WOODINVILLE, Wash. – A major announcement from China overnight sent shock waves to farmers in our state.
Last month, the Trump administration said it would potentially raise tariffs by 25% on 1,300 Chinese products, including flat screenTVs and batteries. Tuesday night, China retaliated, matching the 25% proposed tariffs on U.S. items like airplanes and produce.
It’s not just big corporations who could feel the wrath, but mom-and-pop family farms across Washington state say those tariff hikes will come out of their bottom line.
The Tonnemaker family in Woodinville keeps planning for the summer busy season 113 years in the making.
“My grandfather’s parents moved from Nebraska to Washington in 1903,” said Tonnemaker Valley Orchard co-owner Kurt Tonnemaker. "We’re a fruit farmer, we can’t stop growing stuff and wait until next year. We still have to maintain those trees, water them, and fertilize them.”
Tonnemaker said he and other farmers are kind of like the rope in a tug-of-war with tariffs between the U.S. and China.
“If we’re selling an apple to the warehouse, we may be be selling it 15-20 cents a pound. If you take 25% of that, you’re barely meeting production costs and then you can actually get a bill from the warehouse,” said Tonnemaker.
Not breaking even but owing the warehouse who helps in distribution. That’s why they’re moving their family business into vegetables to increase their direct-to-consumer business and rely less on foreign trade. But the bulk of their profits still come from apples and cherries.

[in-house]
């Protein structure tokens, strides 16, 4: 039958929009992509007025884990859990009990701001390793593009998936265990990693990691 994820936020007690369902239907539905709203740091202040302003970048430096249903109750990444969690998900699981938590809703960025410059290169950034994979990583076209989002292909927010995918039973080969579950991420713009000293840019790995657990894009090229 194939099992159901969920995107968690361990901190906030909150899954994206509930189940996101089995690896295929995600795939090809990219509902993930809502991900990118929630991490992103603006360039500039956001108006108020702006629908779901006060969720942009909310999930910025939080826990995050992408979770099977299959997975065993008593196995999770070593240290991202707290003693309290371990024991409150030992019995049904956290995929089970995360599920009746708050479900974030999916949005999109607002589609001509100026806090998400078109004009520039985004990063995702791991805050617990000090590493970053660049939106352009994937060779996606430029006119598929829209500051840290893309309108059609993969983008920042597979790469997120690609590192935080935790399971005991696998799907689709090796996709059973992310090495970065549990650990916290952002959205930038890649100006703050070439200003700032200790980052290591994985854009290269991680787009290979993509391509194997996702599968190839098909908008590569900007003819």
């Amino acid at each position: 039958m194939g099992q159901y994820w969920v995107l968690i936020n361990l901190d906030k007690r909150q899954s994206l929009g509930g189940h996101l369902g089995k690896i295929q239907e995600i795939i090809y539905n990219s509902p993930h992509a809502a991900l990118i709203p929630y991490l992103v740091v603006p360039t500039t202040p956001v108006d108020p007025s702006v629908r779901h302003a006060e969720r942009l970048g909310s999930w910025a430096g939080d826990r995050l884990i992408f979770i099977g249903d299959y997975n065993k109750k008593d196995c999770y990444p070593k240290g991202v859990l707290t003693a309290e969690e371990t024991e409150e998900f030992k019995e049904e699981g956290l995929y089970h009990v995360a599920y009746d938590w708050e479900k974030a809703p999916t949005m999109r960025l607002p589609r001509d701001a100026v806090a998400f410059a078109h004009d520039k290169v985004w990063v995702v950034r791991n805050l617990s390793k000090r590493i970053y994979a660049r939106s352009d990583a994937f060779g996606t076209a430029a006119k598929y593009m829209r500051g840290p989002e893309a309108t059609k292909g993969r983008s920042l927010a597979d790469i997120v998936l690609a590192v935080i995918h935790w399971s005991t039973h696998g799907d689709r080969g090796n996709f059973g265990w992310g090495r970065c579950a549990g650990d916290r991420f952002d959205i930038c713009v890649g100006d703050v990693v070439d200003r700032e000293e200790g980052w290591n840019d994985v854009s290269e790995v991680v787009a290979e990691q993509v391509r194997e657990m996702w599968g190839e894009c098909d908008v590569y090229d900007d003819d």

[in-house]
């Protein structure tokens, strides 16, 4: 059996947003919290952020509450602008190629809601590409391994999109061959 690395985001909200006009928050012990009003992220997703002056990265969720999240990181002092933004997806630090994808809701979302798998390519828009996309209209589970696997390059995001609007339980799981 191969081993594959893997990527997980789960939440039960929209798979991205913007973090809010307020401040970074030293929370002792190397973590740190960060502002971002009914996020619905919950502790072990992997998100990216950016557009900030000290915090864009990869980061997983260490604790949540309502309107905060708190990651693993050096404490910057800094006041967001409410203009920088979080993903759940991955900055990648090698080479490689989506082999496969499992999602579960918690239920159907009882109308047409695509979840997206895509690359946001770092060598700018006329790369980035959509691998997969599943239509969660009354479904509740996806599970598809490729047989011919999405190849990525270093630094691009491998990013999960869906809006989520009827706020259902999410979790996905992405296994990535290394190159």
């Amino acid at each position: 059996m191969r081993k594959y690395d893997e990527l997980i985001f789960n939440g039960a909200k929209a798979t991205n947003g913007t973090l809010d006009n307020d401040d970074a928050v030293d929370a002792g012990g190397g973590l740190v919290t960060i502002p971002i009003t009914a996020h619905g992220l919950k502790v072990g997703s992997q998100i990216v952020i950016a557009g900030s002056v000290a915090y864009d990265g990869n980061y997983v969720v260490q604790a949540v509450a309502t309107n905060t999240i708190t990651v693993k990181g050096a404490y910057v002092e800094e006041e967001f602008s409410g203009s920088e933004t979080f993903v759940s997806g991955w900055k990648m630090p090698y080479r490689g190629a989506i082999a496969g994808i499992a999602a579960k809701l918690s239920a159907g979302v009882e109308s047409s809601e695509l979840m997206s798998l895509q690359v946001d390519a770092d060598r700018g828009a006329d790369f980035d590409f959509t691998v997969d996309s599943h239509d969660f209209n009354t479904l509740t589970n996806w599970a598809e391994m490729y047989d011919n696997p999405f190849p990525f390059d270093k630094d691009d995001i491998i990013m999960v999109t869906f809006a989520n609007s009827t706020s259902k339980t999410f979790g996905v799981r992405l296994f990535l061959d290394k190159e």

China does not have the farmland to produce the fruits and vegetables needed to feed its growing population. That’s part of the reason why Larry Kudlow says this is a negotiating tactic supported by the president.
Kudlow is a conservative television personality and economic commentator who currently serves as director of President Donald Trump's National Economic Council.
"This is not about trade wars. This is about holding to the laws and the customs of free trade, and holding violators to account,” said Kudlow.
But Tonnemaker said he worries those in suits don’t understand the price the working man might have to pay. He says he’s a conservative, too, and has always voted that way and doesn’t want working-class people to suffer because of politics.
“When you do something like this, you affect our ability to make food by putting farmers out of work, potentially,” Tonnemaker said.
Tonnemaker said he’s hoping people will support their local farmers by going to farmers markets and buying from them directly, because that’s where they make their biggest margins.
Aside from that, he’s hoping people will contact their lawmakers and agree with him that these tariffs just aren’t a good idea.